Heavyweight 89-page China report
Fiscal/investment outlook generally supportive: We have observed, since mid-2010, a 'stealth loosening' on approval and construction of investment projects. Government expenditures, particularly in transportation and utilities, appear to have picked up. The latest September growth and expenditure data corroborates this view. We expect the relatively loose fiscal policies to extend into 2011E, with a focus on areas like Western provinces development, infrastructure and social housing. Activity data in September did not show as much slowdown from energy-conservation efforts as we had feared. We anticipate some production suspension to extend to year-end but most of the restrictions to be lifted starting 1Q11E.
Monetary policies more selective but still accommodative: Monetary policies have shown a stabilization in M2 and credit growth in 3Q10, ending several quarters of rapid deceleration on the back of stimulus phase-out. The lending pace has run noticeably ahead of the usual 3:3:2:2 quarterly allocation vs. the 2010E loan quota of Rmb7.5tn - perhaps one trigger for the recent PBOC RRR hike against six selective banks. PBOC liquidity absorption has remained slow. RRR and the unexpected rate hike on October 19th do signal a slightly tighter monetary policy bias than before, but we have not seen any clear evidence of severe commercial bank lending restrictions thus far. We forecast a roughly stable loan quota for 2011E of Rmb7.5tn, which implies a slight slowdown to 16% yoy growth (vs. 19%- 20% in 2010E) due to a larger base.
Inflation pressures likely to fade out soon: Inflation has been stickier than we had expected in 2H10E so far, but we retain our view that CPI growth should peak out in October. The latest monthly data shows that non-food CPI continued to soften, and we believe food CPI was mainly driven by weather-related temporary factors. Towards yearend we expect CPI to decelerate noticeably as food CPI eases, and as the time-lag effects of slower growth in 2Q10 work their way into less CPI pressure. As highlighted in our August 5, 2010 report titled 'Higher wages have not led to higher inflation and, so far, have not impaired China's international competitiveness,' we demonstrated that the pace of productivity improvement has been fast enough to offset wage increases so there has been no clear evidence of causal effect between wage growth and inflation problems. In addition, recent monthly data has not shown any new evidence of labor costs outpacing output growth.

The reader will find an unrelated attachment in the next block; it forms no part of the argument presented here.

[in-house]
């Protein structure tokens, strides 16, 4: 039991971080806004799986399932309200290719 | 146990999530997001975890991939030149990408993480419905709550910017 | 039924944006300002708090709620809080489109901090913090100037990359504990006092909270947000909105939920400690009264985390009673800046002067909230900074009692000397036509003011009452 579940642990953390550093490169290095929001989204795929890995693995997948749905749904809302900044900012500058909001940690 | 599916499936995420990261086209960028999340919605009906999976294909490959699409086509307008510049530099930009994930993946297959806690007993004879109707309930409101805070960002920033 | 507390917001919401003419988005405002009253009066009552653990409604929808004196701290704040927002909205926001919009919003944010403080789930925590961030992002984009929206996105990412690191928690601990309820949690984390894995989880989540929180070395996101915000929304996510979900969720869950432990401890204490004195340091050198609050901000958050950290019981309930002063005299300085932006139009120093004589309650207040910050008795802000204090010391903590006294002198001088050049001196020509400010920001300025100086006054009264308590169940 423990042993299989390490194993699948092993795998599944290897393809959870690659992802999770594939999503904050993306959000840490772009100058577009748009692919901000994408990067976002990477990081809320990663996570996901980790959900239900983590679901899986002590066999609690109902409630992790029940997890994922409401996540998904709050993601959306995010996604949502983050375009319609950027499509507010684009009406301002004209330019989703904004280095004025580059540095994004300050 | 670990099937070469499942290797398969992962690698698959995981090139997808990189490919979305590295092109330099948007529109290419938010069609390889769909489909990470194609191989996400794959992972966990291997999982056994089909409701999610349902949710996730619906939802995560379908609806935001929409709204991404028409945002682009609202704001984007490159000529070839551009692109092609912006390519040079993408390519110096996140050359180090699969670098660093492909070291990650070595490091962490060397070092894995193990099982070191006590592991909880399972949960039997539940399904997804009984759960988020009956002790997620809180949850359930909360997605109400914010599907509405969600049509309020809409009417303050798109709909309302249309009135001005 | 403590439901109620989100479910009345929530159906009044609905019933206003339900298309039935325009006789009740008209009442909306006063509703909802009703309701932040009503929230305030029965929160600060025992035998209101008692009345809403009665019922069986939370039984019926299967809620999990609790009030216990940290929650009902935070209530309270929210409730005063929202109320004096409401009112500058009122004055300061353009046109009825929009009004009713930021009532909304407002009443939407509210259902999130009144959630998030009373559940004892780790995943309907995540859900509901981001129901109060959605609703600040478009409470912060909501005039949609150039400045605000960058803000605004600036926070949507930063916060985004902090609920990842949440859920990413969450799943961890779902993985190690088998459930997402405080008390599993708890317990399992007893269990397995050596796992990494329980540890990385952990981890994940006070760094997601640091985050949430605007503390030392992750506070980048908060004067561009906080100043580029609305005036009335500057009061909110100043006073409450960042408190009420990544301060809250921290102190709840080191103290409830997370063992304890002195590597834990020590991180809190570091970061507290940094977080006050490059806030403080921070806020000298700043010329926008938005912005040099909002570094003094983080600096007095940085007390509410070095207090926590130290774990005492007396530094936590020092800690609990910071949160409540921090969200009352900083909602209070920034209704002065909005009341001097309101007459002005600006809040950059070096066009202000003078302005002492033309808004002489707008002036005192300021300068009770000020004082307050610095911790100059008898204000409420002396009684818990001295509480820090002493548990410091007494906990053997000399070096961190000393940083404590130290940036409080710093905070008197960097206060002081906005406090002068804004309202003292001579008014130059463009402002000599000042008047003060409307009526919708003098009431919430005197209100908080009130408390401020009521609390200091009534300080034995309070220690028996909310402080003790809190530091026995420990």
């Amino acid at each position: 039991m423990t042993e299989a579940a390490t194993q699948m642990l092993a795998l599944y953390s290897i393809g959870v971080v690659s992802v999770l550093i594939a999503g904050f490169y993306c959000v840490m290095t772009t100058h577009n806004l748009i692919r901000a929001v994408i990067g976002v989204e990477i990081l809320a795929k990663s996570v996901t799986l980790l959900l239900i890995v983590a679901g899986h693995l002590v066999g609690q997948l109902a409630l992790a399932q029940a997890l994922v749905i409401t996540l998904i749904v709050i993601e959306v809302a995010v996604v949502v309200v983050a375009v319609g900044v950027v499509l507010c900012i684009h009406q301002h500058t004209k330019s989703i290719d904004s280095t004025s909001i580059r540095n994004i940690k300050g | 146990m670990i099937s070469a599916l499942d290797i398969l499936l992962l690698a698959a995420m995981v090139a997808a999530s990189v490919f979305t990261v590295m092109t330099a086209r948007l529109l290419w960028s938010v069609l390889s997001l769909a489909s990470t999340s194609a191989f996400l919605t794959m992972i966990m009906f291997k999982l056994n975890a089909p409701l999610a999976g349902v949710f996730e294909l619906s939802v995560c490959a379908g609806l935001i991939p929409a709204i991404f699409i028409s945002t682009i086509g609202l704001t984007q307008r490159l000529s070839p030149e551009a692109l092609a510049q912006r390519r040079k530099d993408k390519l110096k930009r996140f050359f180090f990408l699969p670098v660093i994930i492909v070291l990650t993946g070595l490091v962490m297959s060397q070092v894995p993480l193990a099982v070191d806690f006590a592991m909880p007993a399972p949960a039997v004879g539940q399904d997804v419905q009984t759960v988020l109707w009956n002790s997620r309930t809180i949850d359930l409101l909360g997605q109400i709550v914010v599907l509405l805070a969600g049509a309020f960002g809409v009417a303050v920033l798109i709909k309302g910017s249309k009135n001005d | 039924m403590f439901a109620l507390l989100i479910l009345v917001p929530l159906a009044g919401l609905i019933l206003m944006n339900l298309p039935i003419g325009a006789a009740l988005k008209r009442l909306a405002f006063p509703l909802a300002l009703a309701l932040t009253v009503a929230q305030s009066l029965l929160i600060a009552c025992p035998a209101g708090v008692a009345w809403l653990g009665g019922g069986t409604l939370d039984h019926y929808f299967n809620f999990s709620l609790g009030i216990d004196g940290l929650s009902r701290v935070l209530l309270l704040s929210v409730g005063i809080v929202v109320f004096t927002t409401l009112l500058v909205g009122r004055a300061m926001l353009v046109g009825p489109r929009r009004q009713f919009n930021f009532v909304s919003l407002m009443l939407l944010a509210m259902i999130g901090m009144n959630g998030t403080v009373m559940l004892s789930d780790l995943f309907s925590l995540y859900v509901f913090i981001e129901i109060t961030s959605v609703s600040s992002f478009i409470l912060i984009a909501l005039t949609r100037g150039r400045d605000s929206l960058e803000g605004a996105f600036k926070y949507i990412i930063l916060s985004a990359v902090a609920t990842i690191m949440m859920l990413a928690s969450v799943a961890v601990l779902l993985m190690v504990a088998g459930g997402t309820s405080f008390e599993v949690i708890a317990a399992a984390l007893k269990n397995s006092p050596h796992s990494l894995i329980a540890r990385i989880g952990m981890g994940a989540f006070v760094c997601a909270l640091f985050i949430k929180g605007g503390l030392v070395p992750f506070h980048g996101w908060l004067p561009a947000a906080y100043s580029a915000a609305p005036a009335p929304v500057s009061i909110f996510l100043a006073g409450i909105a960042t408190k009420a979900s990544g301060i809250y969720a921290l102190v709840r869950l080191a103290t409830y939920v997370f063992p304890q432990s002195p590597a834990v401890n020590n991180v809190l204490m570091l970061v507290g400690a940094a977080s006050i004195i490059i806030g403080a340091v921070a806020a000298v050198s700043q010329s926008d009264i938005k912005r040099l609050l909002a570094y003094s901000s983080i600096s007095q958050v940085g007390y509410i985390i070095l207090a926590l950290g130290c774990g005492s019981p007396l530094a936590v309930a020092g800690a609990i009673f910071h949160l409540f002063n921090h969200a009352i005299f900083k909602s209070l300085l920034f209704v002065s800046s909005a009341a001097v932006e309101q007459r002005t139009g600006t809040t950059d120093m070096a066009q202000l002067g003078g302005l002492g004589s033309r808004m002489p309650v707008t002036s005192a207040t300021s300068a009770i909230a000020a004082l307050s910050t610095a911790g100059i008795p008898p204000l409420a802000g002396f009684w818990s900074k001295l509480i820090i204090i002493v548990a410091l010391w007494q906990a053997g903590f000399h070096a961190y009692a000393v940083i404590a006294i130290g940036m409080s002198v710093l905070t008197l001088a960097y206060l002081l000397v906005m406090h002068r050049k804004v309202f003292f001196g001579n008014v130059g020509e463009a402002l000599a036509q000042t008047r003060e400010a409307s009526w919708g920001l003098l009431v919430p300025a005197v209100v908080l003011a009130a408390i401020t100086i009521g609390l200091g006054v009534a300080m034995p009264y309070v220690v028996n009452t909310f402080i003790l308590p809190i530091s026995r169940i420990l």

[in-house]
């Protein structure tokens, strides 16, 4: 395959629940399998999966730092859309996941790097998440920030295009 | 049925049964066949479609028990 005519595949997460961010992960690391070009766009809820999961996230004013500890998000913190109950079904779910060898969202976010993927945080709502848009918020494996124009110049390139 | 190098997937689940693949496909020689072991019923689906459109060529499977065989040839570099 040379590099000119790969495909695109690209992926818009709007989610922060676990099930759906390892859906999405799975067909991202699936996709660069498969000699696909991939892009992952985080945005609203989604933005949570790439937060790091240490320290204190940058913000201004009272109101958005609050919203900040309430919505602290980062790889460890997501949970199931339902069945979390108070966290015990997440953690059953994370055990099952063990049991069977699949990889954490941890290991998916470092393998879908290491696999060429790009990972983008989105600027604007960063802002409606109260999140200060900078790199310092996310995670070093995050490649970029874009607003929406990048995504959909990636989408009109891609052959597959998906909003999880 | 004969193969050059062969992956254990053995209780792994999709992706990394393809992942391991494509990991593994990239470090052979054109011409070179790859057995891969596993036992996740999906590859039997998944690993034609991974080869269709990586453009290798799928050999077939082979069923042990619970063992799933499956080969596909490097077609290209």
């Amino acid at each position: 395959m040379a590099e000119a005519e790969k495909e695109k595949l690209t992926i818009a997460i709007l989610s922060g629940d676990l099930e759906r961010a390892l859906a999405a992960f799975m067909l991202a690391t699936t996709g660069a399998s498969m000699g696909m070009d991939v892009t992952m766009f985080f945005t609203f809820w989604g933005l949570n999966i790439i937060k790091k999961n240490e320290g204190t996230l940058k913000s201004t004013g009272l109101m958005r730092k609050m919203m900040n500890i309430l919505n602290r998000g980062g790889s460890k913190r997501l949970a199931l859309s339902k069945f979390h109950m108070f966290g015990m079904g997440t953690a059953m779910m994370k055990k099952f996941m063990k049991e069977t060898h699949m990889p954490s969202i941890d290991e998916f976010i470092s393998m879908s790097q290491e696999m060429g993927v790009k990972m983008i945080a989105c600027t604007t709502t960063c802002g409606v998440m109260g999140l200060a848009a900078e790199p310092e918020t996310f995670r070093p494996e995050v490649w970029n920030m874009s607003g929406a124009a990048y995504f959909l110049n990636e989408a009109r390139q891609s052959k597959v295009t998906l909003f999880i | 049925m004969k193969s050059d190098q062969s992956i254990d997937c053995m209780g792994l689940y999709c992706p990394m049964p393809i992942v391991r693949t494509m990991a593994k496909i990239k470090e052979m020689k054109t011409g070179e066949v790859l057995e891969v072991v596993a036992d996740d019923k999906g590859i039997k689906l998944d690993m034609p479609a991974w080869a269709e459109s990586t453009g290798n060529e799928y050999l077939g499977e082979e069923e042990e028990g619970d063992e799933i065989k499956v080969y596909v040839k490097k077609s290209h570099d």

Eoin Treacy's view With the US mid-term elections, anticipated Fed, Bank of England and Eurozone
announcements and a heightened sense of anxiety towards the debt of peripheral
Eurozone countries, the impressive stock market performance of the Chinese mainland
indices since the mid-Autumn festival is receiving muted attention.
The headwind of increased supply in the form of bank issuance and the unlocking of non-tradable shares is lessening, valuations are attractive from an historic perspective, growth remains buoyant, inflationary pressures are being tackled and the advance of the housing market has moderated. The Shanghai A-Shares Index has been ranging for the last few weeks, allowing the short-term overbought condition to unwind and a sustained move below 3000 would be required to question scope for further medium-term upside.
This Performance Filter of the CSI300 sectors highlights the outperformance of consumer related sectors for much of the year with information technology, consumer staples and healthcare leading. Large caps representing the property and export sectors such as financials, industrials and materials have begun to play catch up and have significant medium-term recovery potential.